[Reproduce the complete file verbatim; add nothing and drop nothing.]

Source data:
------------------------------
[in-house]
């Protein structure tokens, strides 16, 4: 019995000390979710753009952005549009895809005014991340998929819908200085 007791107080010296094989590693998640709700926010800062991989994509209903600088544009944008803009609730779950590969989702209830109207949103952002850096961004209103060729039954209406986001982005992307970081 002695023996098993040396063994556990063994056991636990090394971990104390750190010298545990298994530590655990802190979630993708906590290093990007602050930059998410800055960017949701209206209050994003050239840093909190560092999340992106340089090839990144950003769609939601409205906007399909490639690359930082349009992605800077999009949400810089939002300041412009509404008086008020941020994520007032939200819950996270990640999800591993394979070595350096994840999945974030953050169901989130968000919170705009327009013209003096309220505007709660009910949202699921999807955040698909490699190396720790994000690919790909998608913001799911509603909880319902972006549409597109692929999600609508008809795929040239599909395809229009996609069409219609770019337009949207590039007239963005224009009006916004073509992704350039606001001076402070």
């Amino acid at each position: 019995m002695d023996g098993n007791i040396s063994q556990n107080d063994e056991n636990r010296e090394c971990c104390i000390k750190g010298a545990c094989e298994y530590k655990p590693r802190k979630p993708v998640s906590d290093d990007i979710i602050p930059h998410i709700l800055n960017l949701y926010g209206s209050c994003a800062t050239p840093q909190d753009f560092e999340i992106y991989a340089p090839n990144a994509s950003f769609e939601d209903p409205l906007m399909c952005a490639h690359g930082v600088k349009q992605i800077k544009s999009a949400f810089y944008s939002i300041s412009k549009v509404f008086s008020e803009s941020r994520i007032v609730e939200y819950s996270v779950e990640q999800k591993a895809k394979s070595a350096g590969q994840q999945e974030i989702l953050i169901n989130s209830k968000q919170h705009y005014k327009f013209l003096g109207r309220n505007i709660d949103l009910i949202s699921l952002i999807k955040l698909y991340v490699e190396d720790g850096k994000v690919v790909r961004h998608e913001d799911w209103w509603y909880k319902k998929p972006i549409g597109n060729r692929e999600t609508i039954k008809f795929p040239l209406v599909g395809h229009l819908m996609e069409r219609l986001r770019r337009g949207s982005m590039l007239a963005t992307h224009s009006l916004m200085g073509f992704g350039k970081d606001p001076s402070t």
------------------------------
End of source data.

[in-house]
């Protein structure tokens, strides 16, 4: 019995000390979710753009952005549009895809005014991340998929819908200085 007791107080010296094989590693998640709700926010800062991989994509209903600088544009944008803009609730779950590969989702209830109207949103952002850096961004209103060729039954209406986001982005992307970081 002695023996098993040396063994556990063994056991636990090394971990104390750190010298545990298994530590655990802190979630993708906590290093990007602050930059998410800055960017949701209206209050994003050239840093909190560092999340992106340089090839990144950003769609939601409205906007399909490639690359930082349009992605800077999009949400810089939002300041412009509404008086008020941020994520007032939200819950996270990640999800591993394979070595350096994840999945974030953050169901989130968000919170705009327009013209003096309220505007709660009910949202699921999807955040698909490699190396720790994000690919790909998608913001799911509603909880319902972006549409597109692929999600609508008809795929040239599909395809229009996609069409219609770019337009949207590039007239963005224009009006916004073509992704350039606001001076402070």
């Amino acid at each position: 019995m002695d023996g098993n007791i040396s063994q556990n107080d063994e056991n636990r010296e090394c971990c104390i000390k750190g010298a545990c094989e298994y530590k655990p590693r802190k979630p993708v998640s906590d290093d990007i979710i602050p930059h998410i709700l800055n960017l949701y926010g209206s209050c994003a800062t050239p840093q909190d753009f560092e999340i992106y991989a340089p090839n990144a994509s950003f769609e939601d209903p409205l906007m399909c952005a490639h690359g930082v600088k349009q992605i800077k544009s999009a949400f810089y944008s939002i300041s412009k549009v509404f008086s008020e803009s941020r994520i007032v609730e939200y819950s996270v779950e990640q999800k591993a895809k394979s070595a350096g590969q994840q999945e974030i989702l953050i169901n989130s209830k968000q919170h705009y005014k327009f013209l003096g109207r309220n505007i709660d949103l009910i949202s699921l952002i999807k955040l698909y991340v490699e190396d720790g850096k994000v690919v790909r961004h998608e913001d799911w209103w509603y909880k319902k998929p972006i549409g597109n060729r692929e999600t609508i039954k008809f795929p040239l209406v599909g395809h229009l819908m996609e069409r219609l986001r770019r337009g949207s982005m590039l007239a963005t992307h224009s009006l916004m200085g073509f992704g350039k970081d606001p001076s402070t």